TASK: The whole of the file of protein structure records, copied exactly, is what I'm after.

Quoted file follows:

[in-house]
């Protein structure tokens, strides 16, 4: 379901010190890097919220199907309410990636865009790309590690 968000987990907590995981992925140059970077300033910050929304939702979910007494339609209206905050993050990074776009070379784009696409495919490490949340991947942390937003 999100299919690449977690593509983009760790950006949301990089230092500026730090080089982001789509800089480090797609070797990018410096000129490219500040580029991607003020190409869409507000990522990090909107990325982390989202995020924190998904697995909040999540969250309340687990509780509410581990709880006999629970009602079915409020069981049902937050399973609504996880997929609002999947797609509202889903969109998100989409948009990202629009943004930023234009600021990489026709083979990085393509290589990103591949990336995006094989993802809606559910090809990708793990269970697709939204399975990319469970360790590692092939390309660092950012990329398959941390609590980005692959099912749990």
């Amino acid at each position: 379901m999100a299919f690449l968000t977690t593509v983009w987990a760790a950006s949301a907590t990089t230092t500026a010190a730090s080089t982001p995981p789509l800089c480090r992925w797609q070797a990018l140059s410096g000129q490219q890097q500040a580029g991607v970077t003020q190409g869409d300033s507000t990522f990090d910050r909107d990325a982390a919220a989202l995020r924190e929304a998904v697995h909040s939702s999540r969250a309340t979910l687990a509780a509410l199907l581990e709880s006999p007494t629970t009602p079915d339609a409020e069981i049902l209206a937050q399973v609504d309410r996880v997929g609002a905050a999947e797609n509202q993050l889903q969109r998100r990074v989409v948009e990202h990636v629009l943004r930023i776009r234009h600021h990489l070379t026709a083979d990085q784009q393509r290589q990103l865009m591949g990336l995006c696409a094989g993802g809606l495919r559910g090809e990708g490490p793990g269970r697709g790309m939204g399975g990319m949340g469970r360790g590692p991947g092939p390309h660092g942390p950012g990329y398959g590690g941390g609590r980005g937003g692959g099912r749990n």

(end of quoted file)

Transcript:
[in-house]
């Protein structure tokens, strides 16, 4: 379901010190890097919220199907309410990636865009790309590690 968000987990907590995981992925140059970077300033910050929304939702979910007494339609209206905050993050990074776009070379784009696409495919490490949340991947942390937003 999100299919690449977690593509983009760790950006949301990089230092500026730090080089982001789509800089480090797609070797990018410096000129490219500040580029991607003020190409869409507000990522990090909107990325982390989202995020924190998904697995909040999540969250309340687990509780509410581990709880006999629970009602079915409020069981049902937050399973609504996880997929609002999947797609509202889903969109998100989409948009990202629009943004930023234009600021990489026709083979990085393509290589990103591949990336995006094989993802809606559910090809990708793990269970697709939204399975990319469970360790590692092939390309660092950012990329398959941390609590980005692959099912749990």
């Amino acid at each position: 379901m999100a299919f690449l968000t977690t593509v983009w987990a760790a950006s949301a907590t990089t230092t500026a010190a730090s080089t982001p995981p789509l800089c480090r992925w797609q070797a990018l140059s410096g000129q490219q890097q500040a580029g991607v970077t003020q190409g869409d300033s507000t990522f990090d910050r909107d990325a982390a919220a989202l995020r924190e929304a998904v697995h909040s939702s999540r969250a309340t979910l687990a509780a509410l199907l581990e709880s006999p007494t629970t009602p079915d339609a409020e069981i049902l209206a937050q399973v609504d309410r996880v997929g609002a905050a999947e797609n509202q993050l889903q969109r998100r990074v989409v948009e990202h990636v629009l943004r930023i776009r234009h600021h990489l070379t026709a083979d990085q784009q393509r290589q990103l865009m591949g990336l995006c696409a094989g993802g809606l495919r559910g090809e990708g490490p793990g269970r697709g790309m939204g399975g990319m949340g469970r360790g590692p991947g092939p390309h660092g942390p950012g990329y398959g590690g941390g609590r980005g937003g692959g099912r749990n």